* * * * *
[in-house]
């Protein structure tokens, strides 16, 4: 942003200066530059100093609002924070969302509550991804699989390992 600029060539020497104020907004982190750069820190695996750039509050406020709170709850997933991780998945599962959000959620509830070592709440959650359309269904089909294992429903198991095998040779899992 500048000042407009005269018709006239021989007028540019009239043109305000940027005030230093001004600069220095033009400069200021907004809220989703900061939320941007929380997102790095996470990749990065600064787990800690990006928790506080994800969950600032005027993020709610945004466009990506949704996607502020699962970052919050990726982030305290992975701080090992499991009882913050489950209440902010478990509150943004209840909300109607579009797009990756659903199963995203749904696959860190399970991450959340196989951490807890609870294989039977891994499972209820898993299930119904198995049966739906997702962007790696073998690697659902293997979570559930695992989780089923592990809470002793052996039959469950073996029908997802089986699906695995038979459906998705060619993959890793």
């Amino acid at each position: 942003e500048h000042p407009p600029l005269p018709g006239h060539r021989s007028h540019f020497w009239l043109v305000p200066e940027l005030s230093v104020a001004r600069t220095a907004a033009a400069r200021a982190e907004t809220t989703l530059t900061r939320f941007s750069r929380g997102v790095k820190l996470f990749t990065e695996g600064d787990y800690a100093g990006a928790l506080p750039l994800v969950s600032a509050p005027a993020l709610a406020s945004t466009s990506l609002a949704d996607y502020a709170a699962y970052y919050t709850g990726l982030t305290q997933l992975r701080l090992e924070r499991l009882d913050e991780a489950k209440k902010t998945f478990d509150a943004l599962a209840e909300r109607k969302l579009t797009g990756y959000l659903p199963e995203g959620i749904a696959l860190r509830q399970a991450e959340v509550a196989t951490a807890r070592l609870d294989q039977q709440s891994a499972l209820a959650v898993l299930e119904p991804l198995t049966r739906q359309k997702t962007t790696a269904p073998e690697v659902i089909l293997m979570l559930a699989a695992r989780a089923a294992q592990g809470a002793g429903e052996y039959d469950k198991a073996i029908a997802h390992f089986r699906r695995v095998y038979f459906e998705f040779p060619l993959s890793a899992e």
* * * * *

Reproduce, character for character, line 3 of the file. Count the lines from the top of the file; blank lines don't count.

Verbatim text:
């Amino acid at each position: 942003e500048h000042p407009p600029l005269p018709g006239h060539r021989s007028h540019f020497w009239l043109v305000p200066e940027l005030s230093v104020a001004r600069t220095a907004a033009a400069r200021a982190e907004t809220t989703l530059t900061r939320f941007s750069r929380g997102v790095k820190l996470f990749t990065e695996g600064d787990y800690a100093g990006a928790l506080p750039l994800v969950s600032a509050p005027a993020l709610a406020s945004t466009s990506l609002a949704d996607y502020a709170a699962y970052y919050t709850g990726l982030t305290q997933l992975r701080l090992e924070r499991l009882d913050e991780a489950k209440k902010t998945f478990d509150a943004l599962a209840e909300r109607k969302l579009t797009g990756y959000l659903p199963e995203g959620i749904a696959l860190r509830q399970a991450e959340v509550a196989t951490a807890r070592l609870d294989q039977q709440s891994a499972l209820a959650v898993l299930e119904p991804l198995t049966r739906q359309k997702t962007t790696a269904p073998e690697v659902i089909l293997m979570l559930a699989a695992r989780a089923a294992q592990g809470a002793g429903e052996y039959d469950k198991a073996i029908a997802h390992f089986r699906r695995v095998y038979f459906e998705f040779p060619l993959s890793a899992e």